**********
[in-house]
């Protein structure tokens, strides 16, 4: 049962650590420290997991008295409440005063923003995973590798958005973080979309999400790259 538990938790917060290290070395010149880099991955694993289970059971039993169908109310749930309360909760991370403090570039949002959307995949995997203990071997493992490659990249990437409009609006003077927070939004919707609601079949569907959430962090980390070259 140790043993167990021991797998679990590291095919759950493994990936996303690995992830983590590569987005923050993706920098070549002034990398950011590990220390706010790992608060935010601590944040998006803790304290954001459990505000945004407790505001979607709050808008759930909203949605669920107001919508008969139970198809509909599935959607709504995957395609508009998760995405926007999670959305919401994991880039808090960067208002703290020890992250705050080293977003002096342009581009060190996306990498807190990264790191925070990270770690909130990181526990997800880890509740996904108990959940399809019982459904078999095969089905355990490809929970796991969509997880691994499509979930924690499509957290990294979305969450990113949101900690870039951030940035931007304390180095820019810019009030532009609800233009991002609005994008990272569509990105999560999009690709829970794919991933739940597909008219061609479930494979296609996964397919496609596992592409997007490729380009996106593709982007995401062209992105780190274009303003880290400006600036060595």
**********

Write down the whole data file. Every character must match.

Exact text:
[in-house]
């Protein structure tokens, strides 16, 4: 049962650590420290997991008295409440005063923003995973590798958005973080979309999400790259 538990938790917060290290070395010149880099991955694993289970059971039993169908109310749930309360909760991370403090570039949002959307995949995997203990071997493992490659990249990437409009609006003077927070939004919707609601079949569907959430962090980390070259 140790043993167990021991797998679990590291095919759950493994990936996303690995992830983590590569987005923050993706920098070549002034990398950011590990220390706010790992608060935010601590944040998006803790304290954001459990505000945004407790505001979607709050808008759930909203949605669920107001919508008969139970198809509909599935959607709504995957395609508009998760995405926007999670959305919401994991880039808090960067208002703290020890992250705050080293977003002096342009581009060190996306990498807190990264790191925070990270770690909130990181526990997800880890509740996904108990959940399809019982459904078999095969089905355990490809929970796991969509997880691994499509979930924690499509957290990294979305969450990113949101900690870039951030940035931007304390180095820019810019009030532009609800233009991002609005994008990272569509990105999560999009690709829970794919991933739940597909008219061609479930494979296609996964397919496609596992592409997007490729380009996106593709982007995401062209992105780190274009303003880290400006600036060595």